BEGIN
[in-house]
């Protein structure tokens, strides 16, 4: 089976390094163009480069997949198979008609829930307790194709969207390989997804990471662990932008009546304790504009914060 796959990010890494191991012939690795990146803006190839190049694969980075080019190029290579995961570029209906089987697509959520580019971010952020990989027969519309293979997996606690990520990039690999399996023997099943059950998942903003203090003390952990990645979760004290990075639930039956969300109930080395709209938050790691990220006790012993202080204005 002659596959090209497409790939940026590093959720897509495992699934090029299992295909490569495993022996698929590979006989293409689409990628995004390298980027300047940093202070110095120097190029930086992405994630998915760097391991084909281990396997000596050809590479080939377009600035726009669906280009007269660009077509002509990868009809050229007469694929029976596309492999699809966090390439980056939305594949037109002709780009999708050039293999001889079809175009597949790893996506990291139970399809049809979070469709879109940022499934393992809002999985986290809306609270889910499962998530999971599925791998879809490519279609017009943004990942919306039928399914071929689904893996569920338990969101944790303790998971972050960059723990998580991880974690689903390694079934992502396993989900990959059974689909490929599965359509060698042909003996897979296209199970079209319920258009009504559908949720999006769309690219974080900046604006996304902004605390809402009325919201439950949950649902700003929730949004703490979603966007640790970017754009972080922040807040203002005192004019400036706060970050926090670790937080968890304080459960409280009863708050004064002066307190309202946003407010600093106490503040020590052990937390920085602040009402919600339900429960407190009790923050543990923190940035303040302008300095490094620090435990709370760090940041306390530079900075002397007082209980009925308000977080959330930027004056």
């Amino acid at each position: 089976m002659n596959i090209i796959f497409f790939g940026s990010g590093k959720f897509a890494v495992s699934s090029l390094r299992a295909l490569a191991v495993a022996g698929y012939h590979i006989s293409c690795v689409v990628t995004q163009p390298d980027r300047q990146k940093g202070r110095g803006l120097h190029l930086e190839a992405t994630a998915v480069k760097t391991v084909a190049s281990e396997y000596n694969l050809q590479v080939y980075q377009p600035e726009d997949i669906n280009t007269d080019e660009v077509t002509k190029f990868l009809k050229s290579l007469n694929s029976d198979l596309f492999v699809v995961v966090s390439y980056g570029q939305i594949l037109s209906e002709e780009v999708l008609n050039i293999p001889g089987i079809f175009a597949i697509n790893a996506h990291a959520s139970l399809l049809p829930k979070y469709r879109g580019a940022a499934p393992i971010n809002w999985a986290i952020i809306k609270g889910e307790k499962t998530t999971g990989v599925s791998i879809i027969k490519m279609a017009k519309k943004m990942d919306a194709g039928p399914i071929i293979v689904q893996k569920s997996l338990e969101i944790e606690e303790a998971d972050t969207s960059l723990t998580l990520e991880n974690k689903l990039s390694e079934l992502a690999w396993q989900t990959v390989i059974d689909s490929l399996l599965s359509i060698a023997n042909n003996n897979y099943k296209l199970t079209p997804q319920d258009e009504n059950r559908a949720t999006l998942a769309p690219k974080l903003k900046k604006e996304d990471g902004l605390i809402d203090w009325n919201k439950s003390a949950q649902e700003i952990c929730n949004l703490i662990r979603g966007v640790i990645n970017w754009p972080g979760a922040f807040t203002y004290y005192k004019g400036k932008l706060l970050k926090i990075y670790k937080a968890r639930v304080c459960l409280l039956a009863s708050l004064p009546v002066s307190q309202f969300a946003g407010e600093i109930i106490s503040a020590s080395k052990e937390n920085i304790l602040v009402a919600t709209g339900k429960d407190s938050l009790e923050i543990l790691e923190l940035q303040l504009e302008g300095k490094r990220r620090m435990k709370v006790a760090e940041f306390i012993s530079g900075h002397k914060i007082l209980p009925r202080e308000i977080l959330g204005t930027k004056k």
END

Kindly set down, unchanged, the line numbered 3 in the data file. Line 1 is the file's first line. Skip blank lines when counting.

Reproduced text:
């Amino acid at each position: 089976m002659n596959i090209i796959f497409f790939g940026s990010g590093k959720f897509a890494v495992s699934s090029l390094r299992a295909l490569a191991v495993a022996g698929y012939h590979i006989s293409c690795v689409v990628t995004q163009p390298d980027r300047q990146k940093g202070r110095g803006l120097h190029l930086e190839a992405t994630a998915v480069k760097t391991v084909a190049s281990e396997y000596n694969l050809q590479v080939y980075q377009p600035e726009d997949i669906n280009t007269d080019e660009v077509t002509k190029f990868l009809k050229s290579l007469n694929s029976d198979l596309f492999v699809v995961v966090s390439y980056g570029q939305i594949l037109s209906e002709e780009v999708l008609n050039i293999p001889g089987i079809f175009a597949i697509n790893a996506h990291a959520s139970l399809l049809p829930k979070y469709r879109g580019a940022a499934p393992i971010n809002w999985a986290i952020i809306k609270g889910e307790k499962t998530t999971g990989v599925s791998i879809i027969k490519m279609a017009k519309k943004m990942d919306a194709g039928p399914i071929i293979v689904q893996k569920s997996l338990e969101i944790e606690e303790a998971d972050t969207s960059l723990t998580l990520e991880n974690k689903l990039s390694e079934l992502a690999w396993q989900t990959v390989i059974d689909s490929l399996l599965s359509i060698a023997n042909n003996n897979y099943k296209l199970t079209p997804q319920d258009e009504n059950r559908a949720t999006l998942a769309p690219k974080l903003k900046k604006e996304d990471g902004l605390i809402d203090w009325n919201k439950s003390a949950q649902e700003i952990c929730n949004l703490i662990r979603g966007v640790i990645n970017w754009p972080g979760a922040f807040t203002y004290y005192k004019g400036k932008l706060l970050k926090i990075y670790k937080a968890r639930v304080c459960l409280l039956a009863s708050l004064p009546v002066s307190q309202f969300a946003g407010e600093i109930i106490s503040a020590s080395k052990e937390n920085i304790l602040v009402a919600t709209g339900k429960d407190s938050l009790e923050i543990l790691e923190l940035q303040l504009e302008g300095k490094r990220r620090m435990k709370v006790a760090e940041f306390i012993s530079g900075h002397k914060i007082l209980p009925r202080e308000i977080l959330g204005t930027k004056k």